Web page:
How IBM Is Watching How You Shop Online
Starting yesterday and continuing into today, computing giant IBM has been putting out quick reports on the state of online shopping.
Apparently, this is now a officially a thing, so here are some stats taken from the latest snapshot as of 3 pm ET, because we just know you’re not shopping on a tablet, you’re on the edge of your seat waiting to hear about how many others are:
- Online sales are up 20 percent for this same time period over Black Friday 2011.
- The number of consumers using a mobile device to visit a retailer’s site is at 28 percent, up from 18.1 percent in 2011.
- The number of consumers using their mobile device to make a purchase is 14.3 percent, up from 10.3 percent in 2011.
- Shoppers using the iPad led to more retail purchases more often per visit than other mobile devices, with conversion rates reaching 4.2 percent, higher than all other mobile devices.
- Shoppers referred from social networks like Facebook and Twitter generated 0.18 percent of all online sales on Black Friday.
So, you might be wondering how IBM gets all this info. It’s all part of its strategic play in the world of big data, essentially helping companies make more sense of the huge troves of data they’ve gathered that were previously being ignored. Smarter Commerce is the area of IBM devoted to helping retailers better understand that data so they can come up with improved ideas concerning how to sell more stuff.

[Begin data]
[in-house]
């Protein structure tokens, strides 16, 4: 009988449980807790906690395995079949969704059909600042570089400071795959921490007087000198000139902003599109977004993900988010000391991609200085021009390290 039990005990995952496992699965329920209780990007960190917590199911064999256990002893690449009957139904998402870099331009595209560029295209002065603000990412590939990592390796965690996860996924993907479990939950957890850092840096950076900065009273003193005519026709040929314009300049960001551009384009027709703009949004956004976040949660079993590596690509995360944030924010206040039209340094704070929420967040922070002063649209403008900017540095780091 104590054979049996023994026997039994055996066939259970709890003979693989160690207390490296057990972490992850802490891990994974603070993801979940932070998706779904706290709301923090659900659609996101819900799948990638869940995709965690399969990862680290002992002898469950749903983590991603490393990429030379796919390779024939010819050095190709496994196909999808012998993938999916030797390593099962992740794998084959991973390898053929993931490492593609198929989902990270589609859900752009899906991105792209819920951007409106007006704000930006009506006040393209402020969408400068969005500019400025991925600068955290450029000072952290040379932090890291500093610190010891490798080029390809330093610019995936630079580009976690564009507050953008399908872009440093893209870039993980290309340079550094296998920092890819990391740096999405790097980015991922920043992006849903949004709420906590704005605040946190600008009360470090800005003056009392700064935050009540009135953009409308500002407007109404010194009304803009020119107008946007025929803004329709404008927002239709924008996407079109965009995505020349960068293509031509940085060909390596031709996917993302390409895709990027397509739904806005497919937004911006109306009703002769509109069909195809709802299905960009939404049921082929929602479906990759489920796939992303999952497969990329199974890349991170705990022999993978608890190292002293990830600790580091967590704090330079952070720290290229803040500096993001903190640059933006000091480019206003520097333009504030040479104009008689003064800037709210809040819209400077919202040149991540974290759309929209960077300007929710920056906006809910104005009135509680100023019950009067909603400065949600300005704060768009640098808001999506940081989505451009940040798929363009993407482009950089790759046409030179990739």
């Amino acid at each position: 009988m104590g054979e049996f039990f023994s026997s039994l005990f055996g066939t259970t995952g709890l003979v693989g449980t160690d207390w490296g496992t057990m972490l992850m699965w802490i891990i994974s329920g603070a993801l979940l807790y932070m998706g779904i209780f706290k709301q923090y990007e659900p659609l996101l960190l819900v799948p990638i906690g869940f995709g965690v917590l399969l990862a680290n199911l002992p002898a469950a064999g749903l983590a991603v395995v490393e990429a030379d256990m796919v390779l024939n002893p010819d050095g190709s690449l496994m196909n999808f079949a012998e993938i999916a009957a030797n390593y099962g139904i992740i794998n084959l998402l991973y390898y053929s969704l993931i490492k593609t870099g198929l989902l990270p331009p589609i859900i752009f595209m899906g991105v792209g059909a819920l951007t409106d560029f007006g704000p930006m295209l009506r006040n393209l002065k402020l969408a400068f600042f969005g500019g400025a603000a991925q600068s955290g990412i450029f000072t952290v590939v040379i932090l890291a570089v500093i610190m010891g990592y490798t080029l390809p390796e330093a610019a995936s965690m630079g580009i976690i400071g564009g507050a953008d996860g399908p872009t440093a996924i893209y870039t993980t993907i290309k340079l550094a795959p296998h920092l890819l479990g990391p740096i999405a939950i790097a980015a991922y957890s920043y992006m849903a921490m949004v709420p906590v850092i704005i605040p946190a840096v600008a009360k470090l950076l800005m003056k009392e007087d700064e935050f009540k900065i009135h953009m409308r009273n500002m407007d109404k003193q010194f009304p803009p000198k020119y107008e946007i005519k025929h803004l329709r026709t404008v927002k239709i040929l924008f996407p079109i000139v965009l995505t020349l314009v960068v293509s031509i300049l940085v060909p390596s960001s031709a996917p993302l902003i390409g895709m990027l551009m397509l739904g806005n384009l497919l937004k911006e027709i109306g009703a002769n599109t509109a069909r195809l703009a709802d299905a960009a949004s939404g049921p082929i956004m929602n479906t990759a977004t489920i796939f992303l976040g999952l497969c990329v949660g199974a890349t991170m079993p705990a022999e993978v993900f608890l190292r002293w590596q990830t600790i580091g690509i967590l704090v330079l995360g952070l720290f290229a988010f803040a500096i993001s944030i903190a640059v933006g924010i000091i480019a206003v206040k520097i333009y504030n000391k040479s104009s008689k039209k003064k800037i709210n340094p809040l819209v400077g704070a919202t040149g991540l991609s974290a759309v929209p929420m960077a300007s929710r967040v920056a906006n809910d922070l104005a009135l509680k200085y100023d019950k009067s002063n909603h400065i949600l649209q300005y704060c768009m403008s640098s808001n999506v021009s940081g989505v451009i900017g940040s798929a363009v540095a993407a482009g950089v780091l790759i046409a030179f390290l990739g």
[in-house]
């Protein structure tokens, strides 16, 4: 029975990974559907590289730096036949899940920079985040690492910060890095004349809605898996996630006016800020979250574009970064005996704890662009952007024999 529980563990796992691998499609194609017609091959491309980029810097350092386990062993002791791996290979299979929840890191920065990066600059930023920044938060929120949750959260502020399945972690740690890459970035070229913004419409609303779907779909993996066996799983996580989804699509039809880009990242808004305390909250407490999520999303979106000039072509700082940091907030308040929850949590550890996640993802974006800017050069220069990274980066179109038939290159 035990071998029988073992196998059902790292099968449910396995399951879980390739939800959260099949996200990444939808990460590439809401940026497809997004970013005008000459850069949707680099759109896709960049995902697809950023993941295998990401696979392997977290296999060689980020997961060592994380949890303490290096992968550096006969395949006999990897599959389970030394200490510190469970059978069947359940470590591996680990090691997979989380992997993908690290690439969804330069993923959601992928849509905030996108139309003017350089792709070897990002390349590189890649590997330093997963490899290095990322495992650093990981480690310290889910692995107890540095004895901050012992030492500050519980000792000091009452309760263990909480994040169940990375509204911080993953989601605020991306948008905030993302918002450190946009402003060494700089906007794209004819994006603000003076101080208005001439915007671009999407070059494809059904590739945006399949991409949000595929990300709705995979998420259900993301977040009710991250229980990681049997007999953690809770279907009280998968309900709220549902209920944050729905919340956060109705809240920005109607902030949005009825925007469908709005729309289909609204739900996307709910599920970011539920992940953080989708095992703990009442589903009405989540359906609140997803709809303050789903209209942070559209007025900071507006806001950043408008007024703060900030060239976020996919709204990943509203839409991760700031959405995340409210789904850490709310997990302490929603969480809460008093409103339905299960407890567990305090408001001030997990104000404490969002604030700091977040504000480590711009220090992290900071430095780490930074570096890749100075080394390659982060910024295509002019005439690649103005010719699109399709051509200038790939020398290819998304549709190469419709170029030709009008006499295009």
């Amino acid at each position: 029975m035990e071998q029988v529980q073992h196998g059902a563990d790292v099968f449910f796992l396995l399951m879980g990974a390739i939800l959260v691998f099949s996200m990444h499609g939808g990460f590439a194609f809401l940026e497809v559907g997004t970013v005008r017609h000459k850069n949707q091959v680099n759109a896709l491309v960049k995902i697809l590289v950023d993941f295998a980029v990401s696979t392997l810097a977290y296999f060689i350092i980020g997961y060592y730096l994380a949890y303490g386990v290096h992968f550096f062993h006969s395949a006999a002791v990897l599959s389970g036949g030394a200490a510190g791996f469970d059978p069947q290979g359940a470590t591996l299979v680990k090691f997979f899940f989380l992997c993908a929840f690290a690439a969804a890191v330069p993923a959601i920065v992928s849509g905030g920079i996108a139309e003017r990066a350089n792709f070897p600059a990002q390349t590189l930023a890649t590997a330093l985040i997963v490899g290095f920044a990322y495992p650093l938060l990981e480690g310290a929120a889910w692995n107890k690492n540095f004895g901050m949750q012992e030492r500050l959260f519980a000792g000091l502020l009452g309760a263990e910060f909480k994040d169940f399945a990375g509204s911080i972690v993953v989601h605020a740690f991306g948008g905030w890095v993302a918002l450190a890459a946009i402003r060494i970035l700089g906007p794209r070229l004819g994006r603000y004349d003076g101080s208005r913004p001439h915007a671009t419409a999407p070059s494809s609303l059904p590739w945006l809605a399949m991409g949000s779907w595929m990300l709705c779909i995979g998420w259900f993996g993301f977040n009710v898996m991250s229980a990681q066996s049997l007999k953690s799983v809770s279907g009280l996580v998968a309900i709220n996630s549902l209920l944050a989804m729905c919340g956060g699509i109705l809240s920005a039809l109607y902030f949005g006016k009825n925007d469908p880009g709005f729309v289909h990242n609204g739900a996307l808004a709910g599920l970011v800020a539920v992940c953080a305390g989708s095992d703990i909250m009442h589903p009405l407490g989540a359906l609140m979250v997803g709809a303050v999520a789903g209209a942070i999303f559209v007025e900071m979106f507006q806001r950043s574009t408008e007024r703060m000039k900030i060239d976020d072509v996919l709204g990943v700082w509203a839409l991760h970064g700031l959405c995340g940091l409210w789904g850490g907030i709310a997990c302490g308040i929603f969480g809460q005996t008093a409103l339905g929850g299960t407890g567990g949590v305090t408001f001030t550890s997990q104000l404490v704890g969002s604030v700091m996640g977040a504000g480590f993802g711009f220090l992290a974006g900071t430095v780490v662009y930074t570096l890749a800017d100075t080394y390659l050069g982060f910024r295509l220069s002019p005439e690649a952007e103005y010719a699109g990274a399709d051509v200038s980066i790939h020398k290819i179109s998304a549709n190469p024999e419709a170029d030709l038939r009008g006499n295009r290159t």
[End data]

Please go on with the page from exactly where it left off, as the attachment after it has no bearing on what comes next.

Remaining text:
Where they gather that data is the IBM Benchmark. It’s a cloud-based digital analytics platform that soaks up digital information about how consumers respond to different ways of selling things online, 24 hours a day, seven days a week, all year long, from 500 different online retailers. IBM won’t name them — they joined the network under condition of anonymity — but Big Blue says the companies that participate include about half of the companies named on the Internet Retailer Top 100 list. A lot of the technology comes from Coremetrics and Unica, acquisitions IBM made in 2010.
Last year, I talked about all this with Craig Hayman, IBM’s VP of the WebSphere, Application and Integration Middleware Software Division of the IBM Software Group. One quote from that conversation sticks out in my memory; it bears repeating here:
“If you think about consumers, and you think about the amount of technology that they have at their hands, to reach out to read reviews and talk to friends and families, they’re incredibly empowered. There’s not one purchase decision that they make that is not impacted by some element of social networks. What does that do to the companies that have to deal with that by offering the best products and services, and you see companies are struggling to do that: To make the right offer at the right time with the right price. When they do it well, we all talk about how it went well; and when they do it badly, we talk about how annoying it was.”
Now you know. Not only are retailers and your credit card companies watching you shop, so is IBM.